Financially Savvy Travel offers a variety of ways to use credit cards to save on your travel costs.
These tips aren’t for everybody. However, for those who can manage money, and not let the lure of multiple, high credit limit cards lead to out-of-control spending, our guidance can lead to significant money savings.
Whether the credit card plays involve maximizing cash back, or the accrual of Miles and Points to greatly reduce travel costs, Chase bank offers some of the best credit cards available.
So much so that many Miles and Points hobbyists hit Chase credit cards harder than most when going after free travel opportunities.
And in response, Chase has begun cracking down on what it sees as abusive behavior related to the use of its credit cards.
The 5/24 Rule
A while back Chase instituted the dreaded 5/24 rule. Basically, if you’ve applied and been approved for five or more credit cards from anybank within the previous 24 months, you will not be approved for a Chase credit card. There are some card exclusions, but the majority of Chase credit cards fall under this “rule.”
For those who aren’t Miles and Points hobbyists, getting 5 new credit cards in the previous 24 months likely sounds outrageous. However, for many hardcore hobbyists, 5 new credit cards might be what they apply for every 3 months.
Now there are rumblings that Chase is cracking down again, and potentially making changes to its Ultimate Rewards program that will not make anyone involved in this hobby very happy.
Chase Shut Downs
The first reason to tread lightly is a biggie.
There are more reports than usual of Chase shutting down all credit card accounts for some customers.
Why? Well, the trigger seems to be a few things:
- Holding many (10+) credit cards from any bank
- A number of recent credit inquiries
- Large purchases on Chase credit cards or an increase from your normal spending levels
Recently, Chase has offered bonus Ultimate Rewards points for spend made via mobile wallet systems (Chase Pay, Apple Pay, Android Pay, etc.). It appears large purchases on these platforms may also appear suspicious, and lead to a review and potential shutdown.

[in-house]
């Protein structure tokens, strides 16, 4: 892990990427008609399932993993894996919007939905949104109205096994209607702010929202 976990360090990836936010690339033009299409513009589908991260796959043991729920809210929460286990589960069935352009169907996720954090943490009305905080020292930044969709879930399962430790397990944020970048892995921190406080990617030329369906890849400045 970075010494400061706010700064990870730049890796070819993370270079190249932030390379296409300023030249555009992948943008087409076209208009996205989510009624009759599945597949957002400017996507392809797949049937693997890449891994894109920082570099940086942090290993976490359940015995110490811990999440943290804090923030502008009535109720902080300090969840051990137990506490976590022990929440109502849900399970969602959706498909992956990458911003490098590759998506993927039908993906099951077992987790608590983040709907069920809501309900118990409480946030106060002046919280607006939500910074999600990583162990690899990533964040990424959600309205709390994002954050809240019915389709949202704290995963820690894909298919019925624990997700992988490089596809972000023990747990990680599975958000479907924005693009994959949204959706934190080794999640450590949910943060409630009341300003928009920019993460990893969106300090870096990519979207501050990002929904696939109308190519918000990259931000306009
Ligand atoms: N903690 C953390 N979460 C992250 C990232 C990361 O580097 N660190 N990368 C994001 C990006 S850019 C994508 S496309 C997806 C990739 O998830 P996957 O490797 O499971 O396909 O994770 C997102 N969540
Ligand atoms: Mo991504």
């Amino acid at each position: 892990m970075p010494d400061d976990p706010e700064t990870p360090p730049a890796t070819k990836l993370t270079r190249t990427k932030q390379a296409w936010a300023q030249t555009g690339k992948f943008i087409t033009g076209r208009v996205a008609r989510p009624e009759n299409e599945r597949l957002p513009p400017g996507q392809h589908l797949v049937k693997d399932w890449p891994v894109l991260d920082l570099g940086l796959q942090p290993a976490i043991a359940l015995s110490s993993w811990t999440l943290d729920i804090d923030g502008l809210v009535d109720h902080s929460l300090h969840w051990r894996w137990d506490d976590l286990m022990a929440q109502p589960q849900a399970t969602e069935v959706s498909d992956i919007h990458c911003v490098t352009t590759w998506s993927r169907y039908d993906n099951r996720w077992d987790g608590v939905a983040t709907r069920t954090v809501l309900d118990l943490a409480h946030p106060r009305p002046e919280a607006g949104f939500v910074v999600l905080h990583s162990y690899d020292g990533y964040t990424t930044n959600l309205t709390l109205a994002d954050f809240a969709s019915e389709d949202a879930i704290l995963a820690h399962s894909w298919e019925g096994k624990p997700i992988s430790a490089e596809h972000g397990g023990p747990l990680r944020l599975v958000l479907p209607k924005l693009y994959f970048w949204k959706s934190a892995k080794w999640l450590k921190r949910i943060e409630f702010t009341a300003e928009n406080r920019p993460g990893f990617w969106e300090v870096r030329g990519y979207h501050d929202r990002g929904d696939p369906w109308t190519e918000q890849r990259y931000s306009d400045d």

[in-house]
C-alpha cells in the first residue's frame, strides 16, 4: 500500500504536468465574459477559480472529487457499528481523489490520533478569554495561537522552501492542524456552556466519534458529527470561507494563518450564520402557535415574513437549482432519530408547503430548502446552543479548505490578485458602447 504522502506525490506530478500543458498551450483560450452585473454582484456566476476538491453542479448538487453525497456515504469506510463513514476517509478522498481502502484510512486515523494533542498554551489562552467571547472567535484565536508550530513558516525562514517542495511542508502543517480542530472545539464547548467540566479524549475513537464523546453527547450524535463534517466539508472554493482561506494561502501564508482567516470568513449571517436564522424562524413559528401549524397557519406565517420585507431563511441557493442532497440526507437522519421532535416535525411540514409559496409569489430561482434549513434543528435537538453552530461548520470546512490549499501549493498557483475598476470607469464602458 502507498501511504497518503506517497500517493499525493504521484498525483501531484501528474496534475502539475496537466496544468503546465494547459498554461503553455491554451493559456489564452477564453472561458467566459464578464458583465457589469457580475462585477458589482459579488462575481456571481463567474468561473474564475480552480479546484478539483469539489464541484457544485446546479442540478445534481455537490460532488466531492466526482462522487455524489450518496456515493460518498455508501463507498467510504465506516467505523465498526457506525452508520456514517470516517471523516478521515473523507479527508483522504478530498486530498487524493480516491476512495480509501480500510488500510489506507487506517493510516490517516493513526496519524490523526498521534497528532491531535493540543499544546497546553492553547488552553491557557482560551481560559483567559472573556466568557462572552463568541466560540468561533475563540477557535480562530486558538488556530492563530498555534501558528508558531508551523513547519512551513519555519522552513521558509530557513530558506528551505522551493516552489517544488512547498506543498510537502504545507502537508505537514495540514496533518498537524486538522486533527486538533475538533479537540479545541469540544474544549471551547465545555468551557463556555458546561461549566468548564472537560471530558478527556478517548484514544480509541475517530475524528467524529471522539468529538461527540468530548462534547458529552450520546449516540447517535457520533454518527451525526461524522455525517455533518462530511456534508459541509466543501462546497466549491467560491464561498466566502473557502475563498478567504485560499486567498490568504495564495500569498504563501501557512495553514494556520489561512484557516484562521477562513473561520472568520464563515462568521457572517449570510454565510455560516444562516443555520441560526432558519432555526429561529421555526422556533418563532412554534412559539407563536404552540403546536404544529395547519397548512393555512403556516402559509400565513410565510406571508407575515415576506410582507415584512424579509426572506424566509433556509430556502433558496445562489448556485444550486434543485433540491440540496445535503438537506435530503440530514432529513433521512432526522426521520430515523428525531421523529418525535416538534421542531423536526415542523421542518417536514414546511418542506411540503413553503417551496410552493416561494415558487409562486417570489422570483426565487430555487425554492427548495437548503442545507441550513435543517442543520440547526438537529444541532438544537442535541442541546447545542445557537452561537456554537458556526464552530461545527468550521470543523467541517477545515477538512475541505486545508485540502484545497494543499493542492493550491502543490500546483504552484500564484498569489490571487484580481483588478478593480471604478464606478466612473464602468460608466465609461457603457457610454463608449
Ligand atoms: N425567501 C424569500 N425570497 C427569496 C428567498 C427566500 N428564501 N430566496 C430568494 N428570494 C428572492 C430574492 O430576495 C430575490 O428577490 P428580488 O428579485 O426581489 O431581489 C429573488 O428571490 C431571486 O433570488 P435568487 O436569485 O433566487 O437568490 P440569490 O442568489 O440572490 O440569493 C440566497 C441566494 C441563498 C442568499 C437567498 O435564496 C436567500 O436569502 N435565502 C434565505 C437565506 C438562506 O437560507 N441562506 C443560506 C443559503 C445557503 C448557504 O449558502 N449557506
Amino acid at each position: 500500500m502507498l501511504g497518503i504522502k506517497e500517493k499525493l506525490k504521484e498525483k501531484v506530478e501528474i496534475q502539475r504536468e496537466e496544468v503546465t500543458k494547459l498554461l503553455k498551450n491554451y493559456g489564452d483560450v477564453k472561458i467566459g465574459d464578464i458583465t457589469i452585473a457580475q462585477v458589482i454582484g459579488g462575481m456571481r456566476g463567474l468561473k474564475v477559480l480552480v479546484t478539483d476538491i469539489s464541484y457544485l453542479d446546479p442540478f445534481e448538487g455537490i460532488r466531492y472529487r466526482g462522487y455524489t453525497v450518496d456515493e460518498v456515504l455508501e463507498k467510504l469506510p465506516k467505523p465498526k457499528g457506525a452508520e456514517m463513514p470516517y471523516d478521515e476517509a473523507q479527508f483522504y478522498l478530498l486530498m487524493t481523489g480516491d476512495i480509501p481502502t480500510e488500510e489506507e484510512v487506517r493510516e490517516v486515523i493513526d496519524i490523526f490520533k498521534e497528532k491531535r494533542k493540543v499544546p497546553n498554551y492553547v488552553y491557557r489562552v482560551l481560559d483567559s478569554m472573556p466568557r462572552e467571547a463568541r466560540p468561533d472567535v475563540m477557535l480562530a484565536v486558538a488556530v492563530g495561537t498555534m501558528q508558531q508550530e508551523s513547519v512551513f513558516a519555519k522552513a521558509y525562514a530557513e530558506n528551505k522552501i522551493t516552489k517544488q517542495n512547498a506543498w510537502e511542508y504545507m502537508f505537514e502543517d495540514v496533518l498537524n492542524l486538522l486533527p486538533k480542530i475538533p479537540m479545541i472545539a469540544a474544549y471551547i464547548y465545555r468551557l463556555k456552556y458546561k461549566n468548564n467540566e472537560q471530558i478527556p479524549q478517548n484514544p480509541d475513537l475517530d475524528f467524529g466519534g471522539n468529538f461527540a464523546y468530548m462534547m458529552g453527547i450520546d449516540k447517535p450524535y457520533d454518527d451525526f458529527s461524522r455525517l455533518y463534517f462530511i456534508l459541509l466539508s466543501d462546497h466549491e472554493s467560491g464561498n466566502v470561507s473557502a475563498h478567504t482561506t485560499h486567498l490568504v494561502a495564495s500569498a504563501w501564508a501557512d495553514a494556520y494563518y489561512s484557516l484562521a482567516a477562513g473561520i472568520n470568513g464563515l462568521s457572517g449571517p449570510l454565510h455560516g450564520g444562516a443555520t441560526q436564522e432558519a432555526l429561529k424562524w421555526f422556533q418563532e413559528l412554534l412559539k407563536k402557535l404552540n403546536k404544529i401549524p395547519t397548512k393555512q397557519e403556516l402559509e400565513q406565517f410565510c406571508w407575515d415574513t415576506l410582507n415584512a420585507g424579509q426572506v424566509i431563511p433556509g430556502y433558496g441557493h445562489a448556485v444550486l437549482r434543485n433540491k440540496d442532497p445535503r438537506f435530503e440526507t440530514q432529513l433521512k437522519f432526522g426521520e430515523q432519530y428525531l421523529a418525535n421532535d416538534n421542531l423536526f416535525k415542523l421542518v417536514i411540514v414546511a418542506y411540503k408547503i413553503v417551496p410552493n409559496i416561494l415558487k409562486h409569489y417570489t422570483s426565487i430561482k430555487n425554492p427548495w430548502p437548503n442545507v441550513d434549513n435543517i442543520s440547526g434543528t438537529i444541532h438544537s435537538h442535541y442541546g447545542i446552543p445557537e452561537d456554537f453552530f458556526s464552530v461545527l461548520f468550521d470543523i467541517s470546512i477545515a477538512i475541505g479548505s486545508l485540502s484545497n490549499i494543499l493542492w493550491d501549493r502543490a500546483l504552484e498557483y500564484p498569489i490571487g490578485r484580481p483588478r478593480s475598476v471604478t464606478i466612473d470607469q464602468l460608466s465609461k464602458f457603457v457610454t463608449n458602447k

I find this odd since Chase is incentivizing this activity. But, I guess, they only want it used so much,and anything over and above unknown limits is a red flag.
Reports also state that it’s usually a new Chase credit card application that triggers a review.
So, even though you may be approved for a new Chase credit card, Chase may subsequently review all previous activity as a result of your application and use anything they find that falls outside of what they feel is appropriate to close all associated credit card accounts (and possibly bank accounts, too).
For most readers of Savings Beagle, this won’t be an issue. The information we provide is basic, giving just enough detail to step into the money saving/Miles and Points hobby without going into areas that likely would catch Chase’s attention.
There are plenty of other Miles and Points blogs out there for those interested going that next step…or more.
Still, if you’re maximizing credit cards in any way, it’s good to be aware of Chase’s recent actions.
Potential Changes to the Ultimate Rewards Program
Potential changes to the Ultimate Rewards program should be more of a worry to Savings Beagle readers and all hobbyists who enjoy maximizing credit card usage to enjoy nearly free travel.
Currently, Ultimate Rewards points can be transferred between different credit cards and even between different cardholders living in the same household.
Meaning, if I hold a Chase Freedom card, Chase Ink Cash business credit card, and a Chase Sapphire Preferred card (all of which earn Ultimate Rewards points) I can currently transfer points (or cash back as it’s referred to for the Freedom and Ink Cash cards) to my Sapphire Preferred card from the other two and use those points to transfer to travel partners for airline or hotel awards.
I can even transfer Ultimate Rewards points to my wife’s Sapphire Preferred account to pool our points. And she can do the same with me.
But, rumors have begun circulating that the ability to transfer points between credit card accounts and between individuals may come to an end.
Which would be a huge negative for the Chase Ultimate Rewards program and the credit cards that earn Ultimate Rewards points.
Keep in mind, at this point, these are rumors based on, supposedly, leaked inside information on what Chase is considering. There have been no official announcements as of yet.
What might this mean? That cash back/points earned on Chase Freedom, Freedom Unlimited, and Chase Ink Cash business cards would not be able to be transferred to a premier Ultimate Rewards earning card such as the Chase Sapphire Preferred, Sapphire Reserve or Ink Preferred business card and then onto travel partners for outsized award redemptions.
And you may not be able to pool Ultimate Rewards points with another Ultimate Rewards account holder.
Both of which would be a big deal to Miles and Points hobbyists.
Even though there hasn’t been any official confirmation, it might be best to transfer your Ultimate Rewards points to your preferred Ultimate Rewards account now just in case an unannounced change is made. And continue moving those points when earned until there’s some sort of confirmation with regard to the future of the Ultimate Rewards program.
Hopefully, there won’t be significant changes, and movement of Ultimate Rewards points will remain as is. Unfortunately, I wouldn’t completely count on that. So it’s best to be prepared now for what may come in the next few months.
We’ll definitely keep a close eye on potential changes to the Chase Ultimate Rewards program, and alert readers to any definitive changes should they occur.